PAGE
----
Vitamin C has often been associated with helping to alleviate symptoms of the flu and colds, such as coughing, sore throat and runny nose, because of its antioxidant properties that strengthen the immune system. Eating oranges is a good way to increase your vitamin C intake. However, controversy exists as to whether vitamin C in oranges is helpful in reducing or curing the common cold except in certain cases.
Oranges originated in Southeast Asia, and today they thrive in many countries including Portugal, Spain, North Africa and the United States, which is the world's largest producer. Three basic types of orange include sweet, loose-skinned and bitter. Sweet oranges are large with skin that is difficult to remove. Seedless varieties, such as the navel, Valencia and the blood orange are best eaten raw. Loose-skinned oranges are easy to peel and include the mandarin orange family. Bitter oranges, used in marmalade, are too sour to eat raw.
Vitamins and minerals are necessary for maintaining the body's immune system. A medium-sized orange is an excellent source of vitamin C with 70 mg, which is about half the recommended daily allowance, or RDA, for children, almost a full day's allowance for adolescents and 85 percent RDA for people aged 19 years and older. The Linus Pauling Institute states that the antioxidants in oranges decrease the chance of illness, such as colds and flu, by protecting against free radical damage from body metabolism, toxins and pollution. Oranges contain 62 calories each with 52 mg of calcium and 13 mg magnesium. Rich in the antioxidant vitamin A for healthy mucus membranes to control infection and phlegm, one medium orange supplies 295 IU. Oranges contain 39 mg of folate, which boosts the immune system and helps prevent respiratory problems that may cause coughing. An orange provides 237 mg of potassium plus iron, magnesium and phosphorus, according to the USDA National Nutrient Database.
Prevention and Treatment of Colds
Oranges, despite their beneficial vitamin C content, may have no effect on preventing the common cold or helping to reduce the duration and severity of symptoms. If cold weather or heavy exercise has placed a drain on your immune system, vitamin C may be of benefit. Researchers at the Australian National University used 29 trial comparisons involving 11,077 study participants to analyze the effects of high doses of vitamin C -- 200 mg or more daily -- to reduce the occurrence, length and severity of the common cold. Results of all the trials, published in the "Cochrane Database of Systematic Reviews," found a consistent reduction in incidence and duration of colds in 8 percent of adults and 13.5 percent of children. In five trials involving participants exposed to extreme physical stress, including soldiers, skiers and marathon runners, vitamin C reduced the risk of contracting a cold by one-half. Seven trials showed no benefits in length or severity of colds. One trial reported some advantage from an 8-g dose at the onset of symptoms -- equal to the amount of vitamin C in 11 oranges -- but no advantage to doses up to 4 g of vitamin C daily, which is more than four times the RDA. Conclusions of the study showed an advantage of vitamin C for persons who undergo strenuous physical exercise or in cold environments but, to reap these benefits, you would need to consume about 30 oranges a day.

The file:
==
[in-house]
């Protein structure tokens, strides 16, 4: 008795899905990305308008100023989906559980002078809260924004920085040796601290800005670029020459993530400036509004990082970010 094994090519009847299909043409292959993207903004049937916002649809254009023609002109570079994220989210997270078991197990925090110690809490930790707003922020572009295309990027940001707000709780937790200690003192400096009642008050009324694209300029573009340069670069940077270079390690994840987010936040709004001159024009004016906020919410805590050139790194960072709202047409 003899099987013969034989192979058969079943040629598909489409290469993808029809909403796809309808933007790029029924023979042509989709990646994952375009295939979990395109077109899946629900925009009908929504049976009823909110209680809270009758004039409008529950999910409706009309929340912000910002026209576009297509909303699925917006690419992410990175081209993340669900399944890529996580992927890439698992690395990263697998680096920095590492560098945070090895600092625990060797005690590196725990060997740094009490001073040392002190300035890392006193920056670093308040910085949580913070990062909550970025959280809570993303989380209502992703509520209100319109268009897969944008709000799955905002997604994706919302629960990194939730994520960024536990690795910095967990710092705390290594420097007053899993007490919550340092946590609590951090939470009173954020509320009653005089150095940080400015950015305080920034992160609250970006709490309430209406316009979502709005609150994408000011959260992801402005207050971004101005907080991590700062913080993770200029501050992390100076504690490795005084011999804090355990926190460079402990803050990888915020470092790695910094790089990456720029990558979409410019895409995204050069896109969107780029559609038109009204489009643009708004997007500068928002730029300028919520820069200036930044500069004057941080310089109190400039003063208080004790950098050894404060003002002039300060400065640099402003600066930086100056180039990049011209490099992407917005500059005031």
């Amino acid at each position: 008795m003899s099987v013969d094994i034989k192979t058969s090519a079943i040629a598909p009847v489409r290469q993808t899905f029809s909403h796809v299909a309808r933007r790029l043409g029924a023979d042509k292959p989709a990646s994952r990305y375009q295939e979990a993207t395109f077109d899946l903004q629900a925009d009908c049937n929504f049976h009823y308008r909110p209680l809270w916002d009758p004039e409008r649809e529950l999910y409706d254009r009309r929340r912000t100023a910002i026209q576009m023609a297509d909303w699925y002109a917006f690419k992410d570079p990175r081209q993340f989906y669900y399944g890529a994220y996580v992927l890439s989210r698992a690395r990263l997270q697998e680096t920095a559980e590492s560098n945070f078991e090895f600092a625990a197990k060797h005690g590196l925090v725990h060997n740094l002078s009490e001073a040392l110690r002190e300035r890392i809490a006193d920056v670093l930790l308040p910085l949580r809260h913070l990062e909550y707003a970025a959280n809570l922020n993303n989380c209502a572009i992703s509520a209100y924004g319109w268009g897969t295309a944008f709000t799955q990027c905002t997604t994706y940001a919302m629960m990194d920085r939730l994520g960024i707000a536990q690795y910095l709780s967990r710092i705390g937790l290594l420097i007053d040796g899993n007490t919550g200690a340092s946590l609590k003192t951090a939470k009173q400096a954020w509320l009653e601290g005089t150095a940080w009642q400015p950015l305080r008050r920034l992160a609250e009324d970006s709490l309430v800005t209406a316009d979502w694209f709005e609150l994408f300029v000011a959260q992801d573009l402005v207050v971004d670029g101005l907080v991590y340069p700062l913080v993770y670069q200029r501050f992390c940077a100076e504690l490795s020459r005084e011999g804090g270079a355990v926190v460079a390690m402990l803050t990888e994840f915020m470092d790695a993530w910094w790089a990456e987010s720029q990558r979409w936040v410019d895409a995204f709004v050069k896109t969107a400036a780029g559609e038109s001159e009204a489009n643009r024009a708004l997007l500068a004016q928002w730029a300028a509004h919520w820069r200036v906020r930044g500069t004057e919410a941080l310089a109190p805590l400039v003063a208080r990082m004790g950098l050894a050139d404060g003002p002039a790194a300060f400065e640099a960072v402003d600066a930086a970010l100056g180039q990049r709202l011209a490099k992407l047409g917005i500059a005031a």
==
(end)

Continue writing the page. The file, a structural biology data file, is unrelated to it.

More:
It would be difficult to consume enough oranges to help cure your cold since it takes mega-doses of vitamin C to have even the slightest benefit. More than 2 g of vitamin C per day may affect your digestive tract and cause stomach pain, burping and diarrhea. It is also unlikely that your body can absorb more than 400 mg at a time and mega-doses of vitamin C could be excreted from your body before it is able to provide any relief against coughs and phlegm, reports the Nutritional Supplements Health Guide.